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Entrepreneurial motives and performance: Why might better educated entrepreneurs be less successful?

  • Arnab Bhattacharjee

    (CRIEFF - Centre for Research into Industry, Enterprise, Finance and the Firm - St Andrews)

  • Jean Bonnet

    ()

    (TEPP - Travail, Emploi et Politiques Publiques - CNRS : FR3435 - Université Paris-Est Marne-la-Vallée (UPEMLV), CREM - Centre de Recherche en Economie et Management - CNRS : UMR6211 - Université de Rennes 1 - Université de Caen Basse-Normandie)

  • Nicolas Le Pape

    (TEPP - Travail, Emploi et Politiques Publiques - CNRS : FR3435 - Université Paris-Est Marne-la-Vallée (UPEMLV), CREM - Centre de Recherche en Economie et Management - CNRS : UMR6211 - Université de Rennes 1 - Université de Caen Basse-Normandie)

  • Régis Renault

    (THEMA - Théorie économique, modélisation et applications - CNRS : UMR8184 - Université de Cergy Pontoise)

In a sample of newly created French firms, the impact of an entrepreneurís education on the firm's survival varies widely depending on his previous labor market situation. While it is strongly positive for the overall population, it is much weaker or insignificant for entrepreneurs who were previously unemployed or poorly matched. Our theoretical entrepreneurship model shows that these differences may be attributed to differences in unobserved human capital for better educated entrepreneurs across different initial states in the labor market. Empirical results are consistent with the theory if employers have limited information about potential entrepreneurs'human capital.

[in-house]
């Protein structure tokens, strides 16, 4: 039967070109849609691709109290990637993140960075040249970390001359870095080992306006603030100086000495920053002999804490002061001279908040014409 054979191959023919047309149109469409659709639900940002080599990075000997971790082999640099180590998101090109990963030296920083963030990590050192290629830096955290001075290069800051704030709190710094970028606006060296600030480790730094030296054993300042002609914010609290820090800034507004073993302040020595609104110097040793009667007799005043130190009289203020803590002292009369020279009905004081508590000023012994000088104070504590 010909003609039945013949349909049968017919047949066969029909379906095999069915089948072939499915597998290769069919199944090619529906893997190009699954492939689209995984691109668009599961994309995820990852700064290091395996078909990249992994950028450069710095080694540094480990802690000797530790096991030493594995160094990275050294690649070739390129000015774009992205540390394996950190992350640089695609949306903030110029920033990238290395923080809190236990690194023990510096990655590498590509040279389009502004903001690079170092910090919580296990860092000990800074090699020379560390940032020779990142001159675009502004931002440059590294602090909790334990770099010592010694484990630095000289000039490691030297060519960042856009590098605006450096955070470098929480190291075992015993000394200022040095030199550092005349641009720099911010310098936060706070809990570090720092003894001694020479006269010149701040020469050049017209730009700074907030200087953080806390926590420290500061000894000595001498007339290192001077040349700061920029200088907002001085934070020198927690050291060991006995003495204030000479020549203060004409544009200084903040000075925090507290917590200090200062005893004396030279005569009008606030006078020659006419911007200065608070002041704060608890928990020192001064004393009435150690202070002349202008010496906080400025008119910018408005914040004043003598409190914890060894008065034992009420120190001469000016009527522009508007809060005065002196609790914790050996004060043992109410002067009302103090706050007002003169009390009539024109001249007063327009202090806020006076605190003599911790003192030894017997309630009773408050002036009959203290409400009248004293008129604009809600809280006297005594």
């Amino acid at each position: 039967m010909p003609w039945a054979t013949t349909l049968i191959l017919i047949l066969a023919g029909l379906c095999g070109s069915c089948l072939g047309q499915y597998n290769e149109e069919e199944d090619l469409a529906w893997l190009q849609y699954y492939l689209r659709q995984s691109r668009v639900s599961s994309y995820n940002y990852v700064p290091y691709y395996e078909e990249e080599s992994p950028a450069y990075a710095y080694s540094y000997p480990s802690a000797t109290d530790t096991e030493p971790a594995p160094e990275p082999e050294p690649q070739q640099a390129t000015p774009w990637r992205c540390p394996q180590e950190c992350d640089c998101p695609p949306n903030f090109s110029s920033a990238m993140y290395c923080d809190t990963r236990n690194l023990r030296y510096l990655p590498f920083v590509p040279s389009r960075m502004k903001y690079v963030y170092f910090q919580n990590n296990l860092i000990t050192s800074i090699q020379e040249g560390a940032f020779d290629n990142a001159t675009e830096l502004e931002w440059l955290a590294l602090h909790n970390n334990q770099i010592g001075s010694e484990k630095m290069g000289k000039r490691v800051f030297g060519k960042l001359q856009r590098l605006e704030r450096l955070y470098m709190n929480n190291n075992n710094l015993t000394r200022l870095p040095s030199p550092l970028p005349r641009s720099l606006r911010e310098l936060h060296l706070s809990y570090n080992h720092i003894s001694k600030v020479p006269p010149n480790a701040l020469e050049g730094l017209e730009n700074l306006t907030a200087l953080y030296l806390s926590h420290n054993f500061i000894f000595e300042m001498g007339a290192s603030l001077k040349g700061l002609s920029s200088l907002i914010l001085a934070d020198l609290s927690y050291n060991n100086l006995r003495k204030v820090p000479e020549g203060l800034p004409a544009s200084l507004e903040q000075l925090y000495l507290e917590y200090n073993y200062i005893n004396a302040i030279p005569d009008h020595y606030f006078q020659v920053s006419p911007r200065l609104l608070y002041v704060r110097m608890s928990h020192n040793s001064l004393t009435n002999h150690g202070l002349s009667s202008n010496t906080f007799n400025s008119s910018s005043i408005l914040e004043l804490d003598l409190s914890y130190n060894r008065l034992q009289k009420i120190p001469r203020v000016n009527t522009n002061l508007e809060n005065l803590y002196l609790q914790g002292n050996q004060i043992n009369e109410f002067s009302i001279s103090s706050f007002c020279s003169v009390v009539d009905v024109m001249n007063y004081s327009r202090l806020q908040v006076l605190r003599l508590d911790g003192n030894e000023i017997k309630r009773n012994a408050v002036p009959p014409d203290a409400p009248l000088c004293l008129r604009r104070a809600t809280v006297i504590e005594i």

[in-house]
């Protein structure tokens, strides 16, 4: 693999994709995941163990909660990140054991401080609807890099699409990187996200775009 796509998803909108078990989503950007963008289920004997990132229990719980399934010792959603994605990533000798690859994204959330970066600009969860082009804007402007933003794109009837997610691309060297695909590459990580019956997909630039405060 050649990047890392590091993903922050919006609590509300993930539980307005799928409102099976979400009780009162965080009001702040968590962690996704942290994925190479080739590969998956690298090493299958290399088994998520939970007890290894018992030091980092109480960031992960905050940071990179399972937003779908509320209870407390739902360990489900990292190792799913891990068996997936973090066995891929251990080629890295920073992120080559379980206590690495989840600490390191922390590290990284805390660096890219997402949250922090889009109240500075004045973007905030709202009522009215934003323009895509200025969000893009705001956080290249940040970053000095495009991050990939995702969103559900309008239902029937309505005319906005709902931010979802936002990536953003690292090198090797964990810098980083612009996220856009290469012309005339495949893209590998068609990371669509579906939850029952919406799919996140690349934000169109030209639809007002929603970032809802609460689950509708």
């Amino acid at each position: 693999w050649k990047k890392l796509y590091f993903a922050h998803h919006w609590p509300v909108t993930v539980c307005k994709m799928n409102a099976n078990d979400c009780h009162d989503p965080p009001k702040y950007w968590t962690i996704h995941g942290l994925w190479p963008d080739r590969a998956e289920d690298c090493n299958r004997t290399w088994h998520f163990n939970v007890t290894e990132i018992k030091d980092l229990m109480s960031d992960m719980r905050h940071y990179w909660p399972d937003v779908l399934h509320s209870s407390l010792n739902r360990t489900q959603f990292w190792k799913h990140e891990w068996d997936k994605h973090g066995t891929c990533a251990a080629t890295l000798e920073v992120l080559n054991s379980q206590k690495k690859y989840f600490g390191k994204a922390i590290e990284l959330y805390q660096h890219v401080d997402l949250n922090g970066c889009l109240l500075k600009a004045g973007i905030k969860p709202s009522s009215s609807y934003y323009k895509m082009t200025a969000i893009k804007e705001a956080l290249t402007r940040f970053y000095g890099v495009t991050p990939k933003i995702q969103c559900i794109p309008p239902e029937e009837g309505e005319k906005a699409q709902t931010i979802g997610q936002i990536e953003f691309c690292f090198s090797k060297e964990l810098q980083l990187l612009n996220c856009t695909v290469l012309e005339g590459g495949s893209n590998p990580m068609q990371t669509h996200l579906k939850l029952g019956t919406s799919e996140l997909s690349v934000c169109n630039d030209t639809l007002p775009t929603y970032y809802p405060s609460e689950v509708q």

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Paper provided by HAL in its series Working Papers with number halshs-00809745.

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Date of creation: Aug 2009
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Handle: RePEc:hal:wpaper:halshs-00809745
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